I think we’ve come to learn that – play your back-ups against the Blue and White as much as you want on any other night – don’t underestimate the Maple Leafs if it’s Saturday night. The Leafs now boast a 9-5-1 record on Hockey Nights in Canada as compared to their 12-20-9 record during the rest of the week. So as much as they may exacerbate your already depressing work week, at least they don’t ruin your weekends. On this Valentine’s day affair, the lowly Leafs were by no means their lovable selves from the opposition’s perspective.


              The craft of writing fiction requires an author’s innate ability to capture – and maintain – the reader’s attention. It’s sleight of hand – or pen in this instance, with twists and turns deciphering an ending not envisioned by the reader. The process takes vision, vivid imagination, a well scripted story line and ‘sleight of pen’ to playfully mislead readers into a perceived outcome, while planting thoughts and doubts that in the end make for a fantastic story.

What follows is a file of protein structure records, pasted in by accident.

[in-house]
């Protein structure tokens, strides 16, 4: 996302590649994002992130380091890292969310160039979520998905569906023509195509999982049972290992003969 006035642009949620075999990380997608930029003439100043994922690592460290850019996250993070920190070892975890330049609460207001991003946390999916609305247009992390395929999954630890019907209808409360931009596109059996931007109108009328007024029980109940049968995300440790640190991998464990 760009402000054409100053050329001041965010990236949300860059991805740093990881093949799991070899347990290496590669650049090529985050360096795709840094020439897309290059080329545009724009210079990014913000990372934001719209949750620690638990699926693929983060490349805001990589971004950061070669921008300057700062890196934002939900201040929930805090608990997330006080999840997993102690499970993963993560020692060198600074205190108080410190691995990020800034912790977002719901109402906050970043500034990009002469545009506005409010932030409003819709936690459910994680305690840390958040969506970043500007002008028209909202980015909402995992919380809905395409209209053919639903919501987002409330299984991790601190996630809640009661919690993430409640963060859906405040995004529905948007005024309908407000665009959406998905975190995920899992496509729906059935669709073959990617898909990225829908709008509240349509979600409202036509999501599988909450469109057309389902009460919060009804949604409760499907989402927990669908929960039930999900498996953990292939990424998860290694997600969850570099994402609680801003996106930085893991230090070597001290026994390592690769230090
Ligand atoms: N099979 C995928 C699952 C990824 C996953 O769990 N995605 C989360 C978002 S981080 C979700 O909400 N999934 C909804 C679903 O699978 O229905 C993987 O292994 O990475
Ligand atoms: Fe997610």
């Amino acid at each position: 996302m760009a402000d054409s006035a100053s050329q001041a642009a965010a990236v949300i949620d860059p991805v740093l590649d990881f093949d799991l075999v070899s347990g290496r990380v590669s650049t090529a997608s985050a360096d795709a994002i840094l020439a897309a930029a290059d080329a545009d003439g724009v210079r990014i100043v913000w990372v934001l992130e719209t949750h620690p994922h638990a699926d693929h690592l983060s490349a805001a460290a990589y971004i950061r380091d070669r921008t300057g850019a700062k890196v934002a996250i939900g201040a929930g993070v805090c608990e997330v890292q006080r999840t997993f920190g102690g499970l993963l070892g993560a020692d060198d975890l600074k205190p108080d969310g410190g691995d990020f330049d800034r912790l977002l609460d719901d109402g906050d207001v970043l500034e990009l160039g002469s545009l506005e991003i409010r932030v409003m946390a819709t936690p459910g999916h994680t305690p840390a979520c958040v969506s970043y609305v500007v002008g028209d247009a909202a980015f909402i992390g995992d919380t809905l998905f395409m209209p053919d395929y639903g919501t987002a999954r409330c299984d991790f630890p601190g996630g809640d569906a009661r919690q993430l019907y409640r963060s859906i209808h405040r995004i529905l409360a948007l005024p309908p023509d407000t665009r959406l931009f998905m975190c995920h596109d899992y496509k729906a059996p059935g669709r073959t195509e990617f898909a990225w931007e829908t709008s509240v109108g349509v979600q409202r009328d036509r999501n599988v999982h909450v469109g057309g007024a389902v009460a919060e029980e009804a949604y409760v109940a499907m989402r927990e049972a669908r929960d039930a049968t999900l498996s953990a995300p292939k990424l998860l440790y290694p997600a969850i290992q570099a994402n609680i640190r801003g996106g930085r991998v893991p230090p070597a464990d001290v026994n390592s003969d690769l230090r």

It happens in the hockey world, too, and might be happening to Leafs fans currently. It could be a main factor in drafting Victor Hedman over John Tavares in the 2009 draft.


                When Team Canada went for the third straight Gold Medal, they were ruled “too small and lacked the necessary talent” to win. They proved them wrong. When Team Canada went for the fourth straight Gold Medal, they were ruled as “an underdog team with potential but not enough skill” to win. They proved them wrong. This year, Team Canada went for the fifth straight Gold Medal at the World Junior Hockey Championship. They were ruled as “too small” and we’re slated to win nothing more than silver. Again, Canada proves them wrong. How can you rule out the Hockey Capital of the World?